Pharmacare

Since taking office, the Liberals have promised to make prescription drugs more affordable, and in 2019 they made an explicit announcement that they would work towards a national, universal Pharmacare program. The speech from the throne promised to “accelerate” this work.

The first signs of this came a few days ago when a $ 35 million provincial deal was signed with Prince Edward Island on August 11 to expand its public drug plans and cut expenses for those who qualify for her.

Climate change

The Liberals pledged to put in place a plan to surpass Canada’s 2030 climate target and make a commitment to achieve net-zero carbon emissions by 2050. The latter was introduced last autumn in a bill that was passed in June.

The Liberals signaled to the United Nations in July that Canada would raise its emissions reduction target for 2030 from 30 percent below the 2005 level by 2030 to 40 to 45 percent below the 2005 level. Environment Secretary Jonathan Wilkinson says current policies would achieve a 36 percent reduction by 2030, but has not yet announced the additional measures that will move it forward.

Clean drinking water in First Nations

The Liberals had promised to suspend cooking water advice in all reserves by last spring, but missed the deadline they had set themselves. They have not set a new deadline but say they are working on it as soon as possible.

Since the Trudeau government was elected in 2015, deliberations in 109 municipalities have been lifted to this day. However, 50 deliberations are still in force in 31 municipalities. The government has pledged $ 1.5 billion to quit the job.

Racism in the judiciary

The Speech from the Throne promised a range of measures to address long-standing racial inequalities in the criminal justice system, including the over-representation of black and indigenous people in Canadian prisons.

The government tabled a bill in February that would abolish mandatory minimum sentences for some drug and gun offenses and expand access to alternative penalties. It didn’t make it through the House of Commons second reading and is now dead.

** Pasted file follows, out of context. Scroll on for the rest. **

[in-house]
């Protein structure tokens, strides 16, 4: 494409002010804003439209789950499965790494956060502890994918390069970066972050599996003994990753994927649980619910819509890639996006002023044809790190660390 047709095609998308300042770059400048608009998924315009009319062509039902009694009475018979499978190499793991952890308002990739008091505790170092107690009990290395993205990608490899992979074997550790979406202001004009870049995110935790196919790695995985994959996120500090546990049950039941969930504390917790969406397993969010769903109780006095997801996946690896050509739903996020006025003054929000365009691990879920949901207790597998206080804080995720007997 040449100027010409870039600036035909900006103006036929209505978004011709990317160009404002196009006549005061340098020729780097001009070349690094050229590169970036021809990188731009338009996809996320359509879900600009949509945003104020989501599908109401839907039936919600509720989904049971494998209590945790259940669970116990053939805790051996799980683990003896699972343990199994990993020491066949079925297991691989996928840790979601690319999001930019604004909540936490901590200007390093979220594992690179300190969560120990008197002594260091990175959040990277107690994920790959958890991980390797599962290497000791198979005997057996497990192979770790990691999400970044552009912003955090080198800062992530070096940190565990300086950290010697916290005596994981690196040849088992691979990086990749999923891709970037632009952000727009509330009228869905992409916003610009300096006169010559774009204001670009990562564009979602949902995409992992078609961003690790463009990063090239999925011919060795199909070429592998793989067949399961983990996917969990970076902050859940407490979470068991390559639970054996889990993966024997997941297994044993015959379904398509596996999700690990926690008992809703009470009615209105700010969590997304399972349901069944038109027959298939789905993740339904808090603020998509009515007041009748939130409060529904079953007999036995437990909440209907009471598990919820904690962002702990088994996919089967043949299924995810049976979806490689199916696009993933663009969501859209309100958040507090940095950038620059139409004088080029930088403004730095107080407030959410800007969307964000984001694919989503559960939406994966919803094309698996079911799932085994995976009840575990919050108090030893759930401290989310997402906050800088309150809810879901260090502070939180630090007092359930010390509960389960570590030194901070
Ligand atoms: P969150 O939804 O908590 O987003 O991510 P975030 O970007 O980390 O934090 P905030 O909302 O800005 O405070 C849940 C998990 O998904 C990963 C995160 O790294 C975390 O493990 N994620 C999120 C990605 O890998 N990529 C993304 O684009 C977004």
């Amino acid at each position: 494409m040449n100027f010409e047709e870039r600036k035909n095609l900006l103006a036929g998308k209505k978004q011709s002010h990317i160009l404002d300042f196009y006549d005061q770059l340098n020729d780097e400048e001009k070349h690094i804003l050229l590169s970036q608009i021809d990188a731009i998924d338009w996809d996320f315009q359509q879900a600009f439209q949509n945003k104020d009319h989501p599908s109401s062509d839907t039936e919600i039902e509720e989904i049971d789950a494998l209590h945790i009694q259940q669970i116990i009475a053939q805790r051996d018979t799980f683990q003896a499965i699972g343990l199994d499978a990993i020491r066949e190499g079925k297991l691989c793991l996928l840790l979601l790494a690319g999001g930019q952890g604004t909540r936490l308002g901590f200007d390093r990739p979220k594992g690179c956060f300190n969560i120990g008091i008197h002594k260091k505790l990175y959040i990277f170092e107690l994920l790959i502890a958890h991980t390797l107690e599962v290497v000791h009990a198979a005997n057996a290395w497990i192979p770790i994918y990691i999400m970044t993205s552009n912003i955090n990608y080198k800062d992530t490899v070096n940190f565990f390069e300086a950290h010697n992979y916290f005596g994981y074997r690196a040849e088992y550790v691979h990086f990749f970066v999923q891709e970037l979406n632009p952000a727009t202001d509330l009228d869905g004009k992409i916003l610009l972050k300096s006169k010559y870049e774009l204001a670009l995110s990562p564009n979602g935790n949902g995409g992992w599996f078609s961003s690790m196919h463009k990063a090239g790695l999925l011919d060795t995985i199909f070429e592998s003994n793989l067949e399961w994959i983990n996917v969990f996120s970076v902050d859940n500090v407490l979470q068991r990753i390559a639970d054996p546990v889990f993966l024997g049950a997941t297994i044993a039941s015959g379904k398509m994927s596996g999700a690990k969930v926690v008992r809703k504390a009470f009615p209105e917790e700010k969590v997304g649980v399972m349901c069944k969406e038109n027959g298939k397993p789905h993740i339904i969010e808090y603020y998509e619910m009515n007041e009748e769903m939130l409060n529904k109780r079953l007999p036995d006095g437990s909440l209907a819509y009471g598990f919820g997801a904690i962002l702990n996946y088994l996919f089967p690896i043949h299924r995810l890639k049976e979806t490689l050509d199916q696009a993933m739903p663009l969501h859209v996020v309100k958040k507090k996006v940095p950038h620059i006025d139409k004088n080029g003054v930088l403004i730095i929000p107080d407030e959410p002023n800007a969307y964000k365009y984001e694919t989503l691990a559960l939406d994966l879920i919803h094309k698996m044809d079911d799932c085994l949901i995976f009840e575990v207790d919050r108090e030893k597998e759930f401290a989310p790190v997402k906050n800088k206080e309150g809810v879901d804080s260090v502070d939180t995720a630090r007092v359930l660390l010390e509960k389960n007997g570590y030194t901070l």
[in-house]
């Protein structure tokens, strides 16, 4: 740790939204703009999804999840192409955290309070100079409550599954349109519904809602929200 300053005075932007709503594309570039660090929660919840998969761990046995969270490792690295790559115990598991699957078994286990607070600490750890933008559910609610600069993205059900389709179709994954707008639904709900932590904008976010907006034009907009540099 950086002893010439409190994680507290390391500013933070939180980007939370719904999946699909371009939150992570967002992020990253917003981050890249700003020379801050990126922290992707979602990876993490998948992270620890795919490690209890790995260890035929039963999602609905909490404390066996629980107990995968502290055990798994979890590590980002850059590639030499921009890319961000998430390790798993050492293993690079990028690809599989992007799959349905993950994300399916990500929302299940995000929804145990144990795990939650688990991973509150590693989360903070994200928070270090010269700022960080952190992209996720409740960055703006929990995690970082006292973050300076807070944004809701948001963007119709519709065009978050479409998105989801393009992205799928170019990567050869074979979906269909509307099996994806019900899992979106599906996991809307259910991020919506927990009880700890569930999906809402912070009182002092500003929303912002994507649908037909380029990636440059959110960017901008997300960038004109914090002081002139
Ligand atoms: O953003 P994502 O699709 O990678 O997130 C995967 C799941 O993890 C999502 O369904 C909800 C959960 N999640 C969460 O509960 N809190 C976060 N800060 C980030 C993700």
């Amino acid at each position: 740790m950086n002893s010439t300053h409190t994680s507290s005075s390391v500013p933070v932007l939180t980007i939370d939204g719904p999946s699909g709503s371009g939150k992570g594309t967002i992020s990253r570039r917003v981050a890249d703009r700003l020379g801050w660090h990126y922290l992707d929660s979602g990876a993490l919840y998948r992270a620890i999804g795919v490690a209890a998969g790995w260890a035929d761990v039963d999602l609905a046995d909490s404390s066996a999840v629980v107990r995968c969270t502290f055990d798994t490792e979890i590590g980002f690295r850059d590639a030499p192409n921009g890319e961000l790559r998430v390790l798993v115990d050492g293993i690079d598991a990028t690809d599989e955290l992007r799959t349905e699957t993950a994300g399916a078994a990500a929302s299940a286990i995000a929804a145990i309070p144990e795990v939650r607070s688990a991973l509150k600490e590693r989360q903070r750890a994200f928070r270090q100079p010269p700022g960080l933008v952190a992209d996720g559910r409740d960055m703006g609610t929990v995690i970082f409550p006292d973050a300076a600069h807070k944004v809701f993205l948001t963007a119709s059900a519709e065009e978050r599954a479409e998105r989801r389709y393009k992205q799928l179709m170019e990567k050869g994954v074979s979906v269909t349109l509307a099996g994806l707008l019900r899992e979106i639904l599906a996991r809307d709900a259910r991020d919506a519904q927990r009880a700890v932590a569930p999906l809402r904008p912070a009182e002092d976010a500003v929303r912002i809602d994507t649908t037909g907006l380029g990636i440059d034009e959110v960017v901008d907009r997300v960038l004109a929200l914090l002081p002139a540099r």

So far, nothing has been done to improve civilian supervision of the police, to modernize police training or to introduce standards for the use of force.

Official Language Act

The speech from the throne promised an update of this legislation and followed with a bill presented in mid-June. The bill recognized that French was the official language in Quebec, guaranteed the right to be served and worked in French in Quebec and parts of Canada with strong Francophone representation, and affirmed the importance of maintaining indigenous languages.

The law also died without being passed.

Conversion therapy

In their 2019 election manifesto, the Liberals promised to ban conversion therapy. The Speech also made her stand up for values ​​that define the country, including celebrating the LGBTQ community.

They tabled a bill in October 2020 to ban the practice of forcing individuals to undergo therapy designed to change their sexual orientation or gender identity. It has been repeatedly delayed by the Conservatives, many of whom have argued that it would prohibit conversations between someone wrestling with their sexual identity and their parents, advisers, or religious leaders.

The law was finally passed by the House of Commons in June, but the Senate adjourned before considering it. It is dead now.

This report by The Canadian Press was first published on August 15, 2021.